Your DNS record should have the host or record name of:

and the value:

v=DKIM1, k-rsa, <your public key>

You can check this has been applied using a DKIM lookup service and your selector. The result should look like:

v=DKIM1; k=rsa; p=MIGfMA0GCSqGSIb3DQEBAQUAA4GNADCBiQKBgQCG26OM/bk0vNm/TM2DnOQjPZNLIWspF4xtIX12LGHHjfushjsaudfysuf+DUigzM6h2oJMEdNt1S/CWVXW0pUBqfU0fzdw90+jyqOduh4cCnEk0z0w1w1j4xOYy0FLHhKoeoZJwWQFtwrlhrjxD6jM+sGeeRnbn2rQIDAQAB

Apply DKIM signatures to outbound email

This will vary depending on your email service. DKIM signatures may be applied by your filtering service rather than your email server. Ask your service provider for information specific to your service.

You must add DKIM signatures as the last step. This modifies the body of the email before the email is sent outbound. Add any standard disclaimers to the message before signing with DKIM. Read more information on how certain providers handle DKIM signatures.

PSN-based email users should check their Symantec.Cloud administration portal to ensure they are using the ‘no disclaimer’ option on outbound emails. If any disclaimer or other changes to the message are applied at this point the DKIM signature will be stripped.

Create and iterate SPF records

Read the guide on SPF for more details on what it is and how it works.

Create an SPF record

Create an SPF record in your public DNS using all the IP addresses or address ranges from which you send email. You can use both IPv4 and IPv6 addresses. A basic SPF record should look like:

v=spf1 ~all

This record will allow email if it’s sent from

If you have other email sending services you need to add their domain or IP range to this record. This SPF record includes another sending service with an IP:

v=spf1 ip4: ~all

When choosing services look for ones that can provide a sending domain or a stable IP range to make it easier to maintain your SPF record.

Make DNS changes

DMARC, DKIM and SPF require you to make changes to the DNS records for your domains. The table below shows who to contact to make those changes.

Record type Request changes from DNS host
*, *, *, *, * Contact GDS Contact GDS
* Your IT service provider JANET
any other domains Your IT service provider your DNS host

When requesting changes you must include specific information for each record. If given the option, set a short time to live (TTL) in DNS records so you can see changes quickly and fix issues.


Record type: TXT

Host or record name: _dmarc

Record value: v=DMARC1;p=none;sp=none;fo=1;,mailto:dmarc@<>;

Create the email address and put your domain in place of <>.


Record type: TXT or CNAME (check guidance for your service on which to use)

Host or record name: @ (if required)

Record value: v=spf1 include:<your email server domain>ip4:<your service IP range(s)> ~all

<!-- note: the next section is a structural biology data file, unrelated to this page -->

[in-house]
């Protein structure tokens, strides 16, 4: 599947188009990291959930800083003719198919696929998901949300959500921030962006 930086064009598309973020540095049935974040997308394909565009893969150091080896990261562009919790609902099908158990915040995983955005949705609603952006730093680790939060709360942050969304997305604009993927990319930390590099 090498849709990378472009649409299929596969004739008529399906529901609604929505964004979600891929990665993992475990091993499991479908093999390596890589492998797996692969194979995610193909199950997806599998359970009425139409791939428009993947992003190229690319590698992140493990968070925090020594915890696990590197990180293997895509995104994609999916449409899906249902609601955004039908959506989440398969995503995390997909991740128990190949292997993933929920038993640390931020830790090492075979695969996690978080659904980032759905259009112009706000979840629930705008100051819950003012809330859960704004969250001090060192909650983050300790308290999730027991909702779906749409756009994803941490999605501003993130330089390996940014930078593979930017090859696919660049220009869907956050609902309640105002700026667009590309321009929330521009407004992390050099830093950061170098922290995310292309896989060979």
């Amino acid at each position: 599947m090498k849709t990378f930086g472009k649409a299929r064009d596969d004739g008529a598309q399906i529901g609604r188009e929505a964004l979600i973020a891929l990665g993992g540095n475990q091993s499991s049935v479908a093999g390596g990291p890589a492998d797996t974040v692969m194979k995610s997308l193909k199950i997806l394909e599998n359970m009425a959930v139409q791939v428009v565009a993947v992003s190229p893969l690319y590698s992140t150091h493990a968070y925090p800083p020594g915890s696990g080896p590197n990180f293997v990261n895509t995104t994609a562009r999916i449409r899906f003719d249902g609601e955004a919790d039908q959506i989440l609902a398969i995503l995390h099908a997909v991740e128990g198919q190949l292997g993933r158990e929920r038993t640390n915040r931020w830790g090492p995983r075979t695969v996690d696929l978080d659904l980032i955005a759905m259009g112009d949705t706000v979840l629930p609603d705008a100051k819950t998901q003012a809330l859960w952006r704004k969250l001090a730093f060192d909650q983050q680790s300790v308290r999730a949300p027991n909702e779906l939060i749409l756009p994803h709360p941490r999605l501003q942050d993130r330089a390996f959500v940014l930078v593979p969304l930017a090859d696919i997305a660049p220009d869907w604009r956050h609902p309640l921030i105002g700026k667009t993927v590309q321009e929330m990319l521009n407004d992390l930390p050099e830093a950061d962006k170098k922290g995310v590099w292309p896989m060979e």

Put your email server domains and/or email sending IP ranges in place of the <> sections.


Record type: TXT

Host or record name: selector._domainkey

Put your selector, or the selector provider by your service provider, in place of selector in the host or record name.

Record value: v=DKIM1; k=rsa; p=<your DKIM key>

Paste your DKIM key from your key generator in place of <your DKIM key>

Communicate changes to your organisation

You can choose whether to communicate these changes to people in your organisation. It may be important to explain that this is a standard agreed across central government. Organisations implementing it are considered secure.

Speak to everyone in your organisation who develops or manages a service that sends email. Ensure that they share information about that service with you. Their service must do what is required to send email securely.

Email any questions about this guidance to ​​

Published 24 August 2016
Last updated 18 April 2018 + show all updates
  1. The approach to email security is changing and we have removed the need to pass an assessment.
  2. Updated to reflect that GDS is no longer performing the whitelist check as email assurance is being handed over the NCSC, which uses the MailCheck tool.
  3. Updated to reflect changes to PSN.
  4. In this update, CTS has: * changed and removed wording throughout the document to make it easier to understand * added steps to make it clearer what you need to do to implement the guidance * added technical detail previously included in 'securing government email' * changed the document title in line with GDS style * restructured the document around the three aspects of encryption, anti-spoofing, and assessment * removed references to ADSP as it is no longer used widely enough to be valuable Aside from ADSP these updates have not changed the guidance, only the presentation.
  5. First published.